> -                                uint64_t mnt_id);
> +static struct lo_inode *lo_find(struct lo_data *lo,
> +                                const struct lo_fhandle *fhandle,
> +                                struct stat *st, uint64_t mnt_id);
>  static int xattr_map_client(const struct lo_data *lo, const char *client_name,
>                              char **out_name);
>  
> @@ -1064,18 +1066,40 @@ out_err:
>      fuse_reply_err(req, saverr);
>  }
>  
> -static struct lo_inode *lo_find(struct lo_data *lo, struct stat *st,
> -                                uint64_t mnt_id)
> +static struct lo_inode *lo_find(struct lo_data *lo,
> +                                const struct lo_fhandle *fhandle,
> +                                struct stat *st, uint64_t mnt_id)
>  {
> -    struct lo_inode *p;
> -    struct lo_key key = {
> +    struct lo_inode *p = NULL;
> +    struct lo_key ids_key = {
>          .ino = st->st_ino,
>          .dev = st->st_dev,
>          .mnt_id = mnt_id,
>      };
>  
>      pthread_mutex_lock(&lo->mutex);
> -    p = g_hash_table_lookup(lo->inodes, &key);
> +    if (fhandle) {
> +        p = g_hash_table_lookup(lo->inodes_by_handle, fhandle);
> +    }
> +    if (!p) {
> +        p = g_hash_table_lookup(lo->inodes_by_ids, &ids_key);

So even if fhandle is not NULL, we will still lookup the inode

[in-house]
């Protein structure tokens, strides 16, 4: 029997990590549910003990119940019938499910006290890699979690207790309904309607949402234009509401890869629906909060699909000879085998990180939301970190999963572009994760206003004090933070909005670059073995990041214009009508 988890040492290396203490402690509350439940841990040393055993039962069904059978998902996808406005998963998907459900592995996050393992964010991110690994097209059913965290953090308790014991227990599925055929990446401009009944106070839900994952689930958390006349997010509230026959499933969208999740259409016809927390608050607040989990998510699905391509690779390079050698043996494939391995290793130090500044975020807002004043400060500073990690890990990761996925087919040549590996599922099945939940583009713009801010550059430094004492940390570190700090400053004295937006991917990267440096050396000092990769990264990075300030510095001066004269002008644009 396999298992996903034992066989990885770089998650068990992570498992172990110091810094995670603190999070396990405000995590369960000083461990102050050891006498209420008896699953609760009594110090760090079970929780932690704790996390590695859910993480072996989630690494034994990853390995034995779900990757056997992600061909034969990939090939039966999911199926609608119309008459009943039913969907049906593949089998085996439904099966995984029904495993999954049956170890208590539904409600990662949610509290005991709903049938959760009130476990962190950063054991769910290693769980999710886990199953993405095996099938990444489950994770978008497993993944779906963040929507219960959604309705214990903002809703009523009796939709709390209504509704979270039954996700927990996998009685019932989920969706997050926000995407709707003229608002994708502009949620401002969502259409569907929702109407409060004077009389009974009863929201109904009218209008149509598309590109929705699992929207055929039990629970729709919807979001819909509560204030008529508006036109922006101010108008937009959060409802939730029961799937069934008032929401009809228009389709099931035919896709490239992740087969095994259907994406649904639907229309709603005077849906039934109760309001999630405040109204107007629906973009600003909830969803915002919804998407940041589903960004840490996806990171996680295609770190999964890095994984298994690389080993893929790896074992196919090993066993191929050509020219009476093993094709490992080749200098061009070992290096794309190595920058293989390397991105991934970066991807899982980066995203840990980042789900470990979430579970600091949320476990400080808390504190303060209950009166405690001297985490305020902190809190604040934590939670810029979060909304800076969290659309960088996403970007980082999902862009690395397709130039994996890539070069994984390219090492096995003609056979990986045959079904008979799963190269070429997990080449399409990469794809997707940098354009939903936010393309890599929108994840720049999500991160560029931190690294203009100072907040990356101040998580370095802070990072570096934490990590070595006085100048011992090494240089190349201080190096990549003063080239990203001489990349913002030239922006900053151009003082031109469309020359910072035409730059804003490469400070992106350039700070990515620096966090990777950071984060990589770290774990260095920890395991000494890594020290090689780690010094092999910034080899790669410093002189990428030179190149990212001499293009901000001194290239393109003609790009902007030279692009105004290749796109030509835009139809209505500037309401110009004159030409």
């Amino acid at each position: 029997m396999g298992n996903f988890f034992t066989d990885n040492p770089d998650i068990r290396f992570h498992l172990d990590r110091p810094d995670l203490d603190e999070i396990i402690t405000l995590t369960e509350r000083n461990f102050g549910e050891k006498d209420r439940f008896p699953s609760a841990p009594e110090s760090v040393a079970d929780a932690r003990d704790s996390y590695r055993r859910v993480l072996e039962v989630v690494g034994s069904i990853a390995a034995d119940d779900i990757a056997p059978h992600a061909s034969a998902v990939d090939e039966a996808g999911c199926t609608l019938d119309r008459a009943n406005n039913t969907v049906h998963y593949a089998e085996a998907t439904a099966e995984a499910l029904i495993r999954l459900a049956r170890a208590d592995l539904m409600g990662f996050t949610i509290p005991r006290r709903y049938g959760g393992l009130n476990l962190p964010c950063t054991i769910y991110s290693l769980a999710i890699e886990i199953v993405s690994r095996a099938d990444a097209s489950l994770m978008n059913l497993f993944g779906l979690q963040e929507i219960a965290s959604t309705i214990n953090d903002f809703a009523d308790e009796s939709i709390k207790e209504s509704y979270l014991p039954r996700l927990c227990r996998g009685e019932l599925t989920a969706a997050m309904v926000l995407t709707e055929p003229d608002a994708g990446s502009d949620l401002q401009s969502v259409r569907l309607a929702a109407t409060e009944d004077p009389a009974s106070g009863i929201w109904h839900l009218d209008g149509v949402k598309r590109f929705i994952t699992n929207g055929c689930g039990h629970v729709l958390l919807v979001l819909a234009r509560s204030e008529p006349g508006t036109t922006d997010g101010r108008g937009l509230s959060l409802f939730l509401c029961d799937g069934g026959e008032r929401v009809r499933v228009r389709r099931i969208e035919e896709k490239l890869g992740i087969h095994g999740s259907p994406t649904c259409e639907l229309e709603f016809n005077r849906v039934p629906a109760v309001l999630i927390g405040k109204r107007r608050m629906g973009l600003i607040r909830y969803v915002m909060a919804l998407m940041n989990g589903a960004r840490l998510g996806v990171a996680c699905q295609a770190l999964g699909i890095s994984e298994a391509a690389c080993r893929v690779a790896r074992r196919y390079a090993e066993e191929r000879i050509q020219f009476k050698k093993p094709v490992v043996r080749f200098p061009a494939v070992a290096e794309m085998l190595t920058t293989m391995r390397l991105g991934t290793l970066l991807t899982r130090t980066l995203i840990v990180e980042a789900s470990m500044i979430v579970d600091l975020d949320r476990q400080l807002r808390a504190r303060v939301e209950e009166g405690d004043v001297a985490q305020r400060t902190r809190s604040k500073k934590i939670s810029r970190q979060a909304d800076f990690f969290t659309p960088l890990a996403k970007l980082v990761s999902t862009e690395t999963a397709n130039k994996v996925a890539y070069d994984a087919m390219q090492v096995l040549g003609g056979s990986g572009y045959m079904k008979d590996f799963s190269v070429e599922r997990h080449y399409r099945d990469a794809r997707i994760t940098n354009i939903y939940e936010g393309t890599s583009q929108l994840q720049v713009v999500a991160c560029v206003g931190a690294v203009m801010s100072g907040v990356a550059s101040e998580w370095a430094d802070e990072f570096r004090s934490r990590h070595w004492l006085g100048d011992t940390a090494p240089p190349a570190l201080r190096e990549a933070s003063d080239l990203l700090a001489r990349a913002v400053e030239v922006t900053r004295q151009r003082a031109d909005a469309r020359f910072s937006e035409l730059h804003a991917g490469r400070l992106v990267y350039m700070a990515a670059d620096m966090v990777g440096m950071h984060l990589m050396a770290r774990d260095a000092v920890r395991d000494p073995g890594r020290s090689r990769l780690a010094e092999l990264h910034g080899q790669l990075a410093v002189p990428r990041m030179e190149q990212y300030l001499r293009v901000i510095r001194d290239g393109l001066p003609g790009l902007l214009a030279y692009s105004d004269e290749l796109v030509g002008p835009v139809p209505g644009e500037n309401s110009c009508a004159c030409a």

object in lo->inodes_by_ids? I thought fallback was only required
if we could not generate file handle to begin with and in that case
fhandle will be NULL?

IOW, should this code instead look like.

if (fhandle) {
    lookup_in_lo_inodes_by_handle
} else {
    lookup_in_lo_inodes_by_ids;
    if_found_verify_valid_o_path_fd;
}


> +        /*
> +         * When we had to fall back to looking up an inode by its
> +         * inode ID, ensure that we hit an entry that has a valid file
> +         * descriptor.  Having an FD open means that the inode cannot
> +         * really be deleted until the FD is closed, so that the inode
> +         * ID remains valid until we evict our lo_inode.
> +         * With no FD open (and just a file handle), the inode can be
> +         * deleted while we still have our lo_inode, and so the inode
> +         * ID may be reused by a completely different new inode.  We
> +         * then must look up the lo_inode by file handle, because this
> +         * handle contains a generation ID to differentiate between
> +         * the old and the new inode.
> +         */
> +        if (p && p->fd == -1) {
> +            p = NULL;
> +        }
> +    }
>      if (p) {
>          assert(p->nlookup > 0);
>          p->nlookup++;


[..]
>  static void fuse_lo_data_cleanup(struct lo_data *lo)
>  {
> -    if (lo->inodes) {
> -        g_hash_table_destroy(lo->inodes);
> +    if (lo->inodes_by_ids) {
> +        g_hash_table_destroy(lo->inodes_by_ids);
> +    }
> +    if (lo->inodes_by_ids) {
            ^^^^^
Should this be lo->inodes_by_handle instead?

> +        g_hash_table_destroy(lo->inodes_by_handle);

Thanks
Vivek
Hanna Reitz Aug. 9, 2021, 4:47 p.m. UTC | #2
On 09.08.21 18:10, Vivek Goyal wrote:
> On Fri, Jul 30, 2021 at 05:01:32PM +0200, Max Reitz wrote:
>> Currently, lo_inode.fhandle is always NULL and so always keep an O_PATH
>> FD in lo_inode.fd.  Therefore, when the respective inode is unlinked,
>> its inode ID will remain in use until we drop our lo_inode (and